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The spatial distribution of carbon dioxide in rooms with particular application to classrooms

Mahyuddin, N., Awbi, H. B. and Alshitawi, M. (2014) The spatial distribution of carbon dioxide in rooms with particular application to classrooms. Indoor and Built Environment, 23 (3). pp. 433-448. ISSN 1423-0070

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To link to this item DOI: 10.1177/1420326X13512142


In most buildings, occupants are the main source of indoor carbon dioxide (CO2) due to exhalation. Although CO2 is not considered to pose serious health risks to occupants, elevated levels of CO2 may serve as an indicator of insufficient ventilation. This study examines how CO2 is distributed within a complex indoor environment of a classroom and how this distribution is affected by different parameters. Measuring CO2 concentrations at a single location or height may not act as a true representation of an entire space, unless it is measured in a very small confined space. In this study, it was observed that higher CO2 concentration values can be found at higher levels in a room and not only at a height between 1 m and 1.2 m as claimed by many researchers. Therefore, if CO2 concentration levels vary significantly, deviations from the average measured values could become large. It was also found that the CO2 concentration reflects the dynamic relationship among the occupants, their activity levels and occupancy periods. The findings present a useful contribution for future researchers to efficiently and strategically design experimental set ups with well-organised positioning of sensors for CO2 monitoring purposes.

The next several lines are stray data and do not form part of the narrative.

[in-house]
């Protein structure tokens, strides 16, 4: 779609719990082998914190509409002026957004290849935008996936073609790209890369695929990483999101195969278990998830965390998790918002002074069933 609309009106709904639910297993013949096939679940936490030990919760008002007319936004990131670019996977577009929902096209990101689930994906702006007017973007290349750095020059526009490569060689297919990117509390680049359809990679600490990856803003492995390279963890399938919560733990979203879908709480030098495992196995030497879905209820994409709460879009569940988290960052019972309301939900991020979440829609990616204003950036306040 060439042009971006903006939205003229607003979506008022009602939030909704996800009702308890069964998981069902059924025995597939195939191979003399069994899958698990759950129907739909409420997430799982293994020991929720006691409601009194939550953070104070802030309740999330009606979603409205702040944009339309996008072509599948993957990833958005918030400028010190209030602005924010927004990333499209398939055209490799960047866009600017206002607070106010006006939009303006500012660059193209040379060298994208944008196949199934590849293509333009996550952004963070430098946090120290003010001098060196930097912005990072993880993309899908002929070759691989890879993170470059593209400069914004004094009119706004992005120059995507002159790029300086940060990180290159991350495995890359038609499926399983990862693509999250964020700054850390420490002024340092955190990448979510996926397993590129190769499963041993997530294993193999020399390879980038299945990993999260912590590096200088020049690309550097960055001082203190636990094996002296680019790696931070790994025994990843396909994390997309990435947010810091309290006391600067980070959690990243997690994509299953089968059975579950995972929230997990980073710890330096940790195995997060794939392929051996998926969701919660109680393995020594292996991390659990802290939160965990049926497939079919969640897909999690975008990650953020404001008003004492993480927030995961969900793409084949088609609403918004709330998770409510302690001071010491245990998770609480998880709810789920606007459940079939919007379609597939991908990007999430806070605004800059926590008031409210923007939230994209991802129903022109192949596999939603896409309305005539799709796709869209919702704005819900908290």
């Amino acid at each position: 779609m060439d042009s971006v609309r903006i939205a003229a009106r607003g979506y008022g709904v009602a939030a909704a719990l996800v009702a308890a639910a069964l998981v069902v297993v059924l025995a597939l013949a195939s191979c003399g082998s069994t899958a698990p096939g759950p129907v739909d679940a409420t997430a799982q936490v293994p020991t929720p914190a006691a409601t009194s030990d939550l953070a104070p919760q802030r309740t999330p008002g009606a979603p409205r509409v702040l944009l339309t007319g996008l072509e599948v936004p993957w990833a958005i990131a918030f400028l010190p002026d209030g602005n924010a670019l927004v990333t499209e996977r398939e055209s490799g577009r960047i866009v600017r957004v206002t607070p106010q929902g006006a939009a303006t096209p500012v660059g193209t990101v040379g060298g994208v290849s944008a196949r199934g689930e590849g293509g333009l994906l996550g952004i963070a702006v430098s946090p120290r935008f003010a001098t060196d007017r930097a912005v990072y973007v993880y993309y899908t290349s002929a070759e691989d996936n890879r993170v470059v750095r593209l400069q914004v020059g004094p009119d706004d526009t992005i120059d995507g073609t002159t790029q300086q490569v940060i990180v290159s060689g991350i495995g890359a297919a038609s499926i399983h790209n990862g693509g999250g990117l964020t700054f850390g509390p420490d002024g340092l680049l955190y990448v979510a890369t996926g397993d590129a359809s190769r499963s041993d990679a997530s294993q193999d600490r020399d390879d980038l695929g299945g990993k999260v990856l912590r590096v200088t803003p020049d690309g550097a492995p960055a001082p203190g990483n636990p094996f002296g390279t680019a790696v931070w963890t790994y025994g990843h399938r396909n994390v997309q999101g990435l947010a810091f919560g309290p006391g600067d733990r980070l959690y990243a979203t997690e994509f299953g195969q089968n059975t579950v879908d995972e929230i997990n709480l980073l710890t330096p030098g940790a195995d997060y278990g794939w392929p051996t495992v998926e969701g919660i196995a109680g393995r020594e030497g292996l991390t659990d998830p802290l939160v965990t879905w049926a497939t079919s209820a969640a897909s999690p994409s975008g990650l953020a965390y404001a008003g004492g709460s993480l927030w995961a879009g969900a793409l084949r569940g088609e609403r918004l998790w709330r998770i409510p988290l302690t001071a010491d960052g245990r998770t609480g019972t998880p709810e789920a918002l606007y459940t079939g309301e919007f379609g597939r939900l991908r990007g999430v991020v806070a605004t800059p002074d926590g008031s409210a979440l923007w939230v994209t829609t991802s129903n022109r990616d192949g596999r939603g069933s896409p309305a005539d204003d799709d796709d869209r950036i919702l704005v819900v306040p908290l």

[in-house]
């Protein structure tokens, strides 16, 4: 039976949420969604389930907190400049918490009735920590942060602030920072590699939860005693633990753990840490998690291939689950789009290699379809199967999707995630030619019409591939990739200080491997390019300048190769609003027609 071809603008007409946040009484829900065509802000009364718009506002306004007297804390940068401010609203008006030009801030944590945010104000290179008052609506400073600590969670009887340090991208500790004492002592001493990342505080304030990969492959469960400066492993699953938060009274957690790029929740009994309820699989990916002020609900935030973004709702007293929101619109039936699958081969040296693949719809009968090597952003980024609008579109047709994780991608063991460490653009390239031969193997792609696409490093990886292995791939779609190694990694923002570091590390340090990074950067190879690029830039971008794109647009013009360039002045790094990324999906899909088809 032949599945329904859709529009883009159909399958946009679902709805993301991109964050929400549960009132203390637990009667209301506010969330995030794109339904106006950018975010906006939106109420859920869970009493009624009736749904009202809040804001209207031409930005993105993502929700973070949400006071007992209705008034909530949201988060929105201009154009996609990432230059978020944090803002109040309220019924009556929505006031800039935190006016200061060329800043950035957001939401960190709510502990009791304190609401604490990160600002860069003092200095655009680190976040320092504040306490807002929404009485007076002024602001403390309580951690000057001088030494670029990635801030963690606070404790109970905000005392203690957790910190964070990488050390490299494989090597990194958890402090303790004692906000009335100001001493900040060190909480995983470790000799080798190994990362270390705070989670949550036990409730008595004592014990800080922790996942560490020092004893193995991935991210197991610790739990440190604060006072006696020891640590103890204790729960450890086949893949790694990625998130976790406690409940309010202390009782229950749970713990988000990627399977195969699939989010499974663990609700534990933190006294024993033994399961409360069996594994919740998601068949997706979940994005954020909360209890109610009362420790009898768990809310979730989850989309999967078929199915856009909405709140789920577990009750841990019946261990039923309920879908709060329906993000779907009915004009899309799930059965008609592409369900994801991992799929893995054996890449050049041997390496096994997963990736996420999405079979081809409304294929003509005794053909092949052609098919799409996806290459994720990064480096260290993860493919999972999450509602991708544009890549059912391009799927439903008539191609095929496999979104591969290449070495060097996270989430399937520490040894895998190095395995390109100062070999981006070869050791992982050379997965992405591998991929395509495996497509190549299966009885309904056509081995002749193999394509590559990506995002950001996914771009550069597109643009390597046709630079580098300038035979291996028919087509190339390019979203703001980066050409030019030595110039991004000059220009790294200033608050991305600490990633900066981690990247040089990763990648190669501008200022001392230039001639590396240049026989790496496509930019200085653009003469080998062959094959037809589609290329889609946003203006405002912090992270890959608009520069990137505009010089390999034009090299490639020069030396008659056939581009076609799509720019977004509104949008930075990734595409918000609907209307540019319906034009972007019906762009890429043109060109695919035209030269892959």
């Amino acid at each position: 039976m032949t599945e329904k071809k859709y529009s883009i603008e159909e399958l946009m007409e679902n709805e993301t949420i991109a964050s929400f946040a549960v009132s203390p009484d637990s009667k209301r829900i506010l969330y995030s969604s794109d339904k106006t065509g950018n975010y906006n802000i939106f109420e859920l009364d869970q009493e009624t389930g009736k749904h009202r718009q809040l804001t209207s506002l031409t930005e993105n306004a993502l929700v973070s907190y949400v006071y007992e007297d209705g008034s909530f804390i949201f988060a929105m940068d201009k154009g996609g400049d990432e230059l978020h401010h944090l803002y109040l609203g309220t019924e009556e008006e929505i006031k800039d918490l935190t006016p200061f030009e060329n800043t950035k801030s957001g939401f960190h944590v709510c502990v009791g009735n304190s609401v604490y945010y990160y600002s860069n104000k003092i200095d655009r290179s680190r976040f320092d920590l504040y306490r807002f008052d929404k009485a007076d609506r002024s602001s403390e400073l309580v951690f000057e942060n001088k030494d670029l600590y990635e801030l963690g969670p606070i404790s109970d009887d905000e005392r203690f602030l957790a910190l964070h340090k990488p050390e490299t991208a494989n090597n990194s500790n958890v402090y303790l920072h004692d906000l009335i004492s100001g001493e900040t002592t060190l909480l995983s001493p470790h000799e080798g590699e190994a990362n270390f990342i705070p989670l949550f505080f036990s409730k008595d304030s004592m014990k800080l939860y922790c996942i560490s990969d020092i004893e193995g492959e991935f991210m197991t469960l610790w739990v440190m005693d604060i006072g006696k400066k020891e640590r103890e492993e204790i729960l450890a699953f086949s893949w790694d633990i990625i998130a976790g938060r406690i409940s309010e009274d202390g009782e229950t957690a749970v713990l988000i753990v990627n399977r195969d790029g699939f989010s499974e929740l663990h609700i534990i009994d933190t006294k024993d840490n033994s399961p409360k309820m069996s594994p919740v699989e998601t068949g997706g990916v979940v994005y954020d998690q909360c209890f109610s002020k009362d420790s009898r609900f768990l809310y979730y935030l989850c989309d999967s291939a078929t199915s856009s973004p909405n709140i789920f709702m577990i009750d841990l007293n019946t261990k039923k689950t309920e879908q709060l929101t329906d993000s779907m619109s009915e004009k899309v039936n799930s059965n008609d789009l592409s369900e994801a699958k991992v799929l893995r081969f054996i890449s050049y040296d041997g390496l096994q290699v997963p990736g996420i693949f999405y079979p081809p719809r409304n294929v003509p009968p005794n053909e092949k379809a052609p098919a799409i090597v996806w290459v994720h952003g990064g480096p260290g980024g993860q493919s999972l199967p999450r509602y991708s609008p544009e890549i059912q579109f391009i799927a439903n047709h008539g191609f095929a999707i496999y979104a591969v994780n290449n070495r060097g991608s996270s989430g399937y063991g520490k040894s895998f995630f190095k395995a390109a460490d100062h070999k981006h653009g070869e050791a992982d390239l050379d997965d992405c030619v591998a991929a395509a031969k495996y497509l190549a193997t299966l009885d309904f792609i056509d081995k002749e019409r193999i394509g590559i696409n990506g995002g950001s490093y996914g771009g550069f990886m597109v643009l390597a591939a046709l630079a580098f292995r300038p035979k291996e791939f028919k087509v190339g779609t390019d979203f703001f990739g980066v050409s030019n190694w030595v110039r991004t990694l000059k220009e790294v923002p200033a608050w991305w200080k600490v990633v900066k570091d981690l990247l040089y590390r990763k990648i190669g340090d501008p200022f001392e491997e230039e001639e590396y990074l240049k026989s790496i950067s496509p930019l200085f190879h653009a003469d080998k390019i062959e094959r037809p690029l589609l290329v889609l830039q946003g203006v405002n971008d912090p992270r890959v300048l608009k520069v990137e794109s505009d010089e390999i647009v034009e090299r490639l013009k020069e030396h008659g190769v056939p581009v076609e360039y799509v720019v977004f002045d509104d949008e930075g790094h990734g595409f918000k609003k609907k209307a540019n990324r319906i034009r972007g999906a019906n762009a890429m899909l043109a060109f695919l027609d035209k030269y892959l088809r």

Item Type:Article
Divisions:Science > School of the Built Environment > Construction Management and Engineering
ID Code:114578

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